Last week, the Sunlight Foundation urged the Government Printing Office to publish the legal treatise Constitution Annotated (a.k.a. CONAN) online in XML. CONAN explains the U.S. Constitution section by section, describing in its usual (and legally required) non-partisan fashion how the U.S. Supreme Court has interpreted the Constitution’s provisions. CONAN contains analysis of nearly 8,000 Supreme Court cases.
We contacted the Librarian of Congress, who has statutory responsibility for preparing CONAN, for his opinion on making the treatise available online in XML. (Although it is prepared in XML, GPO publishes CONAN online in plain text and PDF format, sans meta-data. As a result, the structured data is unavailable to those who may want to republish, remix, or otherwise engage with the treatise.)
The Congressional Research Service*, which is part of the Library of Congress and whose staff actually write CONAN, made themselves available to answer our questions, summarized below:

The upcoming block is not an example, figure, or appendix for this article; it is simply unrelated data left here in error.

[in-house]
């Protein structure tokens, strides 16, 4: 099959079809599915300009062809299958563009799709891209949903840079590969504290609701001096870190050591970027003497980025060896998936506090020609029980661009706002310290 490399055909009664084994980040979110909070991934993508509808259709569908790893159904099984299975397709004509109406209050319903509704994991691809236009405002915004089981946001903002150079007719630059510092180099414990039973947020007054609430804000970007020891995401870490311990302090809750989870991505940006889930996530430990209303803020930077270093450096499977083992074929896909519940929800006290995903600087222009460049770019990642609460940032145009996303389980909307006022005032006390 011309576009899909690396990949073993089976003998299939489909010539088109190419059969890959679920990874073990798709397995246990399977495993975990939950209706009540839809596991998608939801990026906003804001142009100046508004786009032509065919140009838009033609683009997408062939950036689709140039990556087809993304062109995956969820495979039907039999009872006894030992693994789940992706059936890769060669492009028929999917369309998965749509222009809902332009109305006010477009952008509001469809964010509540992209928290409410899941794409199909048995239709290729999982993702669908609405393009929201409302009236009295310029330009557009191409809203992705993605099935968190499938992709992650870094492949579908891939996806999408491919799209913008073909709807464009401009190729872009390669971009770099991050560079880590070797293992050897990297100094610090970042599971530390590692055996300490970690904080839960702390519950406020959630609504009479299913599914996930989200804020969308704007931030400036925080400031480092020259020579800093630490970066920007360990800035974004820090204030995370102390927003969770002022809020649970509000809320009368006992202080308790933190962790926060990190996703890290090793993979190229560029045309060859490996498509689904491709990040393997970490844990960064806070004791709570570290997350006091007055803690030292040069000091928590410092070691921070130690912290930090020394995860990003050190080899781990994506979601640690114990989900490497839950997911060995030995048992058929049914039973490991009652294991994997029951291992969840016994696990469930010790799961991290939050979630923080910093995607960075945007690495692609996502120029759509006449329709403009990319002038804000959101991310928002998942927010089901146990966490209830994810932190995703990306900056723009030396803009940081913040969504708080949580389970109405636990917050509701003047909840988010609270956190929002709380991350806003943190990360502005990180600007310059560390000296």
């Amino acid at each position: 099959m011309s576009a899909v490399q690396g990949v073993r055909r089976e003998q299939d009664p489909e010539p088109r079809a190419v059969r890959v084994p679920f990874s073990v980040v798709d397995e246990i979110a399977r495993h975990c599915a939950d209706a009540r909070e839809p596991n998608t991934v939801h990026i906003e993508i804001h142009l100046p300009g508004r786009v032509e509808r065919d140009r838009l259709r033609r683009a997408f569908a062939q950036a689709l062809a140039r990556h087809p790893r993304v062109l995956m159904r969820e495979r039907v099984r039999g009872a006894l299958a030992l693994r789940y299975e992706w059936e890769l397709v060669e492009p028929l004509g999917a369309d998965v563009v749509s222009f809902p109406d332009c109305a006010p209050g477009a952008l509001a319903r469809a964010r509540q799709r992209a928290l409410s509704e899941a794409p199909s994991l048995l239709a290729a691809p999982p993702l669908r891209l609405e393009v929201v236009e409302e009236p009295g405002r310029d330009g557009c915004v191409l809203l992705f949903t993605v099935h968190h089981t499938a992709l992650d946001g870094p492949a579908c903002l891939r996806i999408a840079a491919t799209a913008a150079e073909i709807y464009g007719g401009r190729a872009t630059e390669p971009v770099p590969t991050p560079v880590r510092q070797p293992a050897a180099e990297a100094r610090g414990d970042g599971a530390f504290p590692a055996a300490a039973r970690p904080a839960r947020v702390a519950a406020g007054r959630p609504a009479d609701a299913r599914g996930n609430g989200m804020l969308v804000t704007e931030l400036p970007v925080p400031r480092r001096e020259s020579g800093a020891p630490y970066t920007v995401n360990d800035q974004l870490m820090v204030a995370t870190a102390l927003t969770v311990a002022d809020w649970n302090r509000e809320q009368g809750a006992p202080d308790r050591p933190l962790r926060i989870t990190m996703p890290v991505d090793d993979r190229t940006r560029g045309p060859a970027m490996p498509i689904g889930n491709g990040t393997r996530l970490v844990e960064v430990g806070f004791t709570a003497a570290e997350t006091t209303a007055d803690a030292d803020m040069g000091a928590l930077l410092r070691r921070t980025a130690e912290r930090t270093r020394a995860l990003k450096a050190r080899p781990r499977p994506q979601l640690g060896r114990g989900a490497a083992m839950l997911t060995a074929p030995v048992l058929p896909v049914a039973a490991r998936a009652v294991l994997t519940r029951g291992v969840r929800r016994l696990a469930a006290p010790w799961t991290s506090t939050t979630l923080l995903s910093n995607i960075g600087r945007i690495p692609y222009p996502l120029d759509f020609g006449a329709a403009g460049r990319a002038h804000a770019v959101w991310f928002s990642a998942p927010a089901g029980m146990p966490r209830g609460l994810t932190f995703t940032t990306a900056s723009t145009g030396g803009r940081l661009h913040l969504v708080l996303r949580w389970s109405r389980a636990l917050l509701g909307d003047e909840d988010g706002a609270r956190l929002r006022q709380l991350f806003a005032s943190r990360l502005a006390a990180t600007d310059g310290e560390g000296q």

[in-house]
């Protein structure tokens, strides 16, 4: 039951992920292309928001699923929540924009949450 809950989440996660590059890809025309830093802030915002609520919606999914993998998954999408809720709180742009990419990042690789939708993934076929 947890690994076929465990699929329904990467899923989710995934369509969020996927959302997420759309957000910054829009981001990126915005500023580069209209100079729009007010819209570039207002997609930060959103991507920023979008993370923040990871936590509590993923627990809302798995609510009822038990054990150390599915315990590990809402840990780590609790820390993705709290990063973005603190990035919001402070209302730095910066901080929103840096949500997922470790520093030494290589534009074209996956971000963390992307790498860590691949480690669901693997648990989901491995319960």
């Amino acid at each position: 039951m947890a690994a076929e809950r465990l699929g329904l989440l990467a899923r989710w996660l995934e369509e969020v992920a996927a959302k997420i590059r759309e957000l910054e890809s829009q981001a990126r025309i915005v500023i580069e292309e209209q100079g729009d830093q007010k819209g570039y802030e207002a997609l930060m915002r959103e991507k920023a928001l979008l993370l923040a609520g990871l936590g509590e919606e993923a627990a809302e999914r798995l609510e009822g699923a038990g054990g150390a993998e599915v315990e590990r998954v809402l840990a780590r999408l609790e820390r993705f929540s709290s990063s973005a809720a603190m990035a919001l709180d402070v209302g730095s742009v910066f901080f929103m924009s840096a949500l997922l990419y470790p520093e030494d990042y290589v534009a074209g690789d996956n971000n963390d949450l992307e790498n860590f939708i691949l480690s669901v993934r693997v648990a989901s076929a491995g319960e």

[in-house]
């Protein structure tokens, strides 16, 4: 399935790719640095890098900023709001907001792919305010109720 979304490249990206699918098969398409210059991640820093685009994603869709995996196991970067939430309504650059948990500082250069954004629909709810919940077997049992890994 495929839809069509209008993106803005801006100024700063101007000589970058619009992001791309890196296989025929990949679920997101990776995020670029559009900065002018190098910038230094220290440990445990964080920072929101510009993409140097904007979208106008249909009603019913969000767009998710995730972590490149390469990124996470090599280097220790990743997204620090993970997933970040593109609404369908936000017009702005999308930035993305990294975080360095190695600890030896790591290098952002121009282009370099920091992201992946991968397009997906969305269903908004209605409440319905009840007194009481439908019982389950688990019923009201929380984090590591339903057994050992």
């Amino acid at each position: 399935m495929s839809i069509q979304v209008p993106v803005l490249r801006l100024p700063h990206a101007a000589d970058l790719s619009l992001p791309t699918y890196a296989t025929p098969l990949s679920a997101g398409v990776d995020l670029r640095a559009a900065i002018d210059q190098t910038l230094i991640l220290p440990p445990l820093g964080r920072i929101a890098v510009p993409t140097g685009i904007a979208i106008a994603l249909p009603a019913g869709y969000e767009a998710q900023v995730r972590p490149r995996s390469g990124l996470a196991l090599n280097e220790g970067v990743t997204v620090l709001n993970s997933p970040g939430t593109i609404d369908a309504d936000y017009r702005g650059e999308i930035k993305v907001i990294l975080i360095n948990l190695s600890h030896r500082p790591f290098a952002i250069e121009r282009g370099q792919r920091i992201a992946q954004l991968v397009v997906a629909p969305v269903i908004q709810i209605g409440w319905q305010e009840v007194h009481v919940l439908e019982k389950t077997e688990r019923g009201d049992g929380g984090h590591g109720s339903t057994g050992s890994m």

(1) Would CRS agree to making the Constitution Annotated available online in XML every two years, when the document is printed?
(2) Would CRS agree making the Constitution Annotated available online in XML as that document is updated and released on Congress’s intranet? (This would be more frequent than the every-other-year publication schedule.)
Here is CRS’s response:
The Congressional Research Service and the Government Printing Office plan to discuss publication of the Constitution Annotated and possible future enhancements.
It is not entirely clear what this means. What we hope is that this statement indicates movement towards an arrangement whereby CRS frequently provides the XML file to GPO on a regular basis, and GPO makes that file — untouched — available for download on its website. Stay tuned.
Thanks to BoingBoing for the coverage.
* Disclosure: I used to work for CRS.